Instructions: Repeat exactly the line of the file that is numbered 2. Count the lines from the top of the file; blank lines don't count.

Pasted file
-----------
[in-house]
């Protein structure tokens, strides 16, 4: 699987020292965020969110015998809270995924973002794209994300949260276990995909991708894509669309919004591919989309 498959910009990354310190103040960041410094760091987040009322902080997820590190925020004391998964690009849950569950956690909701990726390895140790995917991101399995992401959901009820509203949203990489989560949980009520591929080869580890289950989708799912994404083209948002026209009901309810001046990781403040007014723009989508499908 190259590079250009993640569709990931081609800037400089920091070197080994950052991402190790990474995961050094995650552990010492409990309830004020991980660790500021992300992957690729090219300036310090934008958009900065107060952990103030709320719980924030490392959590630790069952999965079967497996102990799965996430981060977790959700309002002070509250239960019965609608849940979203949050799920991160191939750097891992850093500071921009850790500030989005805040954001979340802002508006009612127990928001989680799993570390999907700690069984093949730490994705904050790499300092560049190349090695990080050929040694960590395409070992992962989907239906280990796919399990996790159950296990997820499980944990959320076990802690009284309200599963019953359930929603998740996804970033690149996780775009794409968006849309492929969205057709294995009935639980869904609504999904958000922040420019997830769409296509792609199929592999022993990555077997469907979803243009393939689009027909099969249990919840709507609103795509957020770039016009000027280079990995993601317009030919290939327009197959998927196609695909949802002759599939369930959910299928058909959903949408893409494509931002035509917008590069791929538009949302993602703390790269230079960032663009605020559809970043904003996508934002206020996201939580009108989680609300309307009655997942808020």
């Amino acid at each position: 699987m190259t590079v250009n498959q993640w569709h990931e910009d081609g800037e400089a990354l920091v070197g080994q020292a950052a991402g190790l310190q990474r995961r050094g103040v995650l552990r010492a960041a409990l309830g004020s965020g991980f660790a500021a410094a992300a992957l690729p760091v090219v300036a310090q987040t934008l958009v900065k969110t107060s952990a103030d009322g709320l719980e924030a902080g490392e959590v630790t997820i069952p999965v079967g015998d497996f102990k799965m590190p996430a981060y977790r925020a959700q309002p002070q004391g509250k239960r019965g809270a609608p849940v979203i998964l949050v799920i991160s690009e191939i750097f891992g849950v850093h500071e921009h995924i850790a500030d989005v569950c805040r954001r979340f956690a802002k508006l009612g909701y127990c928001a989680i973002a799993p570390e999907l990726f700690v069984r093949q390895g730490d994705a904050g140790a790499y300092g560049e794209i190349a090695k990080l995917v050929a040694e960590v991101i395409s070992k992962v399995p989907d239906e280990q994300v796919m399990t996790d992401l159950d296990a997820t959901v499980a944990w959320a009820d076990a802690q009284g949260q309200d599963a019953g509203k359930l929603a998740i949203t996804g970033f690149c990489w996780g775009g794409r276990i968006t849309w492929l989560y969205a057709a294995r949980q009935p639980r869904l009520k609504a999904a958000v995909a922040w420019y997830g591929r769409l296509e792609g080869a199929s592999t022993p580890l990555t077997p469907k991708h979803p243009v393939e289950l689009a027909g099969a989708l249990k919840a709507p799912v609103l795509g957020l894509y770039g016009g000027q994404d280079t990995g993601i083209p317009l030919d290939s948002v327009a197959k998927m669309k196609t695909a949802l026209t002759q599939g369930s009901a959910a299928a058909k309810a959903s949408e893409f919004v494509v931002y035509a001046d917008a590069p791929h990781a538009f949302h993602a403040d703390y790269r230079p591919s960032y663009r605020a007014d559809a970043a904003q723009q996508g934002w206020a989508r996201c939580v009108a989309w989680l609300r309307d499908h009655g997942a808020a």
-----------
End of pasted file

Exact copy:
């Protein structure tokens, strides 16, 4: 699987020292965020969110015998809270995924973002794209994300949260276990995909991708894509669309919004591919989309 498959910009990354310190103040960041410094760091987040009322902080997820590190925020004391998964690009849950569950956690909701990726390895140790995917991101399995992401959901009820509203949203990489989560949980009520591929080869580890289950989708799912994404083209948002026209009901309810001046990781403040007014723009989508499908 190259590079250009993640569709990931081609800037400089920091070197080994950052991402190790990474995961050094995650552990010492409990309830004020991980660790500021992300992957690729090219300036310090934008958009900065107060952990103030709320719980924030490392959590630790069952999965079967497996102990799965996430981060977790959700309002002070509250239960019965609608849940979203949050799920991160191939750097891992850093500071921009850790500030989005805040954001979340802002508006009612127990928001989680799993570390999907700690069984093949730490994705904050790499300092560049190349090695990080050929040694960590395409070992992962989907239906280990796919399990996790159950296990997820499980944990959320076990802690009284309200599963019953359930929603998740996804970033690149996780775009794409968006849309492929969205057709294995009935639980869904609504999904958000922040420019997830769409296509792609199929592999022993990555077997469907979803243009393939689009027909099969249990919840709507609103795509957020770039016009000027280079990995993601317009030919290939327009197959998927196609695909949802002759599939369930959910299928058909959903949408893409494509931002035509917008590069791929538009949302993602703390790269230079960032663009605020559809970043904003996508934002206020996201939580009108989680609300309307009655997942808020």